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On Ebola: Calculating Geostrategic Landpower Requirements

By Major Matt Cavanaugh

In his famous 1998 set of BBC Radio Reith lectures, military historian Sir John Keegan described war as a “protean activity” that “changes form, often unpredictably” like a “disease” that “exhibits the capacity to mutate and mutates fastest in the face of efforts to control or eliminate it.”  Today, some have used similar themes in describing ISIS.  Columnist Maureen Doud has noted that ISIS “has rampaged like a flesh-eating virus through the region,” while her colleague at the New York Times, Tom Friedman, writes about ISIS that we can only “contain these organisms, until the natural antibodies from within emerge.”  And, ISIS certainly can seem like a horrible malady that will not end.  Particularly when coupled with all the writing on the 100th anniversary of WWI.  We’re told that our modern world bears many similarities to that of a century ago – Margaret MacMillan of Oxford has argued that we’re complacent, while Christopher Clark of Cambridge has assessed that we could be “sleepwalking” into another global conflagration.  When we think about war in our world, we can’t help but consider that ISIS might be a catalyst for a much larger war.

But it’s worth wondering – when we compare ISIS and the Ebola outbreak –  what is the more likely and more dangerous threat to the United States and world?  It has been estimated that ISIS numbers approximately 30-40,000, with roughly 100,000 supporters.  Consider that ISIS can only coerce so many people into their ranks – they are limited by what they can “infect” by religion and geography.

In comparison, the current Ebola count stands at 7,400 infections and 3,400 deaths, which admittedly is lower base rate than ISIS.  Yet it has much greater growth potential.  In Liberia the virus is doubling every 15-20 days while in Sierra Leone it takes 30-40 days (Global Public Square with Fareed Zakaria, 28 September).  The CDC has said that the worst case scenario puts the spread at 1.4 million by January.  And it could get much, much worse.  An epidemiologist at the University of Minnesota believes that it could go airborne.  Moreover, it could get “airborne” another way.  Were Ebola to make its way into a megacity like Lagos, then there would be eight daily chances for the disease to make the flight to the United States.  This potential might compound what is clearly a growing threat and turn it into a durable one.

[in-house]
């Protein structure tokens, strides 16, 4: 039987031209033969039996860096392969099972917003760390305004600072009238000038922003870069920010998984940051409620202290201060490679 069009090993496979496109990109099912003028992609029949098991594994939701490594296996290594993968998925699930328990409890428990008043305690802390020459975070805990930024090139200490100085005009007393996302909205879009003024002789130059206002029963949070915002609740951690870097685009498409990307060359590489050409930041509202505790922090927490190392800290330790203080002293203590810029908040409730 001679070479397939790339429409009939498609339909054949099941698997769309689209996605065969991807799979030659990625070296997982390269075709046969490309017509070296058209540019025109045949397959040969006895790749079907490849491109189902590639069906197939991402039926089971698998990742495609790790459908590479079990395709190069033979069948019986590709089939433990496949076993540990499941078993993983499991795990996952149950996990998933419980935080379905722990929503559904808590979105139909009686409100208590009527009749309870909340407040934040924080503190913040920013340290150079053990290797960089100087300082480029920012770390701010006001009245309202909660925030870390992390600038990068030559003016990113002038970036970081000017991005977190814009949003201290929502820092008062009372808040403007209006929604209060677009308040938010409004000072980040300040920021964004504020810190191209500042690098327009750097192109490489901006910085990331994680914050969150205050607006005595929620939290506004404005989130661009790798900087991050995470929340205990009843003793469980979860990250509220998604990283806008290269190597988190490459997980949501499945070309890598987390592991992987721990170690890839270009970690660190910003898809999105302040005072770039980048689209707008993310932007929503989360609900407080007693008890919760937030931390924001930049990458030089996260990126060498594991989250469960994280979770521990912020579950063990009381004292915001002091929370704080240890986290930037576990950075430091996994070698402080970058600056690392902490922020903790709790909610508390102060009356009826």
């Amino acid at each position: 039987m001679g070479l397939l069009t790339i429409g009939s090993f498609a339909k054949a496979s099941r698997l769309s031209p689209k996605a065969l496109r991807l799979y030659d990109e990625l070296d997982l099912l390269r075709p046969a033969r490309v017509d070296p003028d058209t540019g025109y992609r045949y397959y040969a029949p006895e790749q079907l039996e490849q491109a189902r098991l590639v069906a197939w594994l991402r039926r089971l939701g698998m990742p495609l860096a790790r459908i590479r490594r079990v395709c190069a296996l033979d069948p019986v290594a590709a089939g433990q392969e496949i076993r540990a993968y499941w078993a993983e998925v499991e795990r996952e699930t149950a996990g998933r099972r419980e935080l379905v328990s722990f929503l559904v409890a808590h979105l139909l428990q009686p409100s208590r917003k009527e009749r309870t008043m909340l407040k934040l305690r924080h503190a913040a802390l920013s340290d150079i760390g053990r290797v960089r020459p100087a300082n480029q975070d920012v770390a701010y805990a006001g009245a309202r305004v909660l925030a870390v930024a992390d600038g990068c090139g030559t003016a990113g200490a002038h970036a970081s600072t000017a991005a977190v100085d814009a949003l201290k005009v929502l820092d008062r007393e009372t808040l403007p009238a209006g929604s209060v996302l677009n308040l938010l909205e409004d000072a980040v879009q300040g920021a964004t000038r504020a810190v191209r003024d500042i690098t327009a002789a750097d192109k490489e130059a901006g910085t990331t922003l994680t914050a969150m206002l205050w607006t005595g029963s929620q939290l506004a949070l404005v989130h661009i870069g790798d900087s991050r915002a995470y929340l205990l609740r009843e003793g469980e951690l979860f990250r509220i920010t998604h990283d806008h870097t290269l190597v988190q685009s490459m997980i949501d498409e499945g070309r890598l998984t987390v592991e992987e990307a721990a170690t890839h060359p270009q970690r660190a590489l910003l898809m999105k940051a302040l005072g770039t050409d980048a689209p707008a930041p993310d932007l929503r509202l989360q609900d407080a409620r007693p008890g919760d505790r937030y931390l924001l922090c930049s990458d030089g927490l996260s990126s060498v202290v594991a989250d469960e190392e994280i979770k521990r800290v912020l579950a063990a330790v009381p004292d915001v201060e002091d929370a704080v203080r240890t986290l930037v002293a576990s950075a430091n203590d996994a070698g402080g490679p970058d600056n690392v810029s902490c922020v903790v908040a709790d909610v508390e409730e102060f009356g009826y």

So far, this has all been quantitative – we ought to consider the qualitative description of what we’re facing.  First, Ebola can infect anyone.  It is truly indiscriminate and will strike regardless of religious or tribal affiliation, which enables it a wider spread than ISIS.  With ISIS, we can target that organization’s material capabilities (i.e. the current airstrikes); Ebola is a much more problematic “target set” in this regard – what good are our strike capabilities?  Of course, ISIS shocked the conscience of the world by killing journalists; Ebola would literally kill everyone as “it” has no conscience.  And what is perhaps most worrying – as bad as they are, most members of ISIS have some morale that we can potentially degrade. In comparison, Ebola has no will to erode.

So, consider this thought experiment – what if we knew for certain that ISIS would double in a month?  Then again. And so on.  That’s the Ebola outbreak’s track record.  One could think of this Ebola outbreak like a persistently growing earthquake – shaking first for a month at 3.0 on the Richter scale, then a month at 4.0, then 5.0 – until, like the 3-11 quake that hit Japan, eventually we get to 9.0 and catastrophic strategic effect.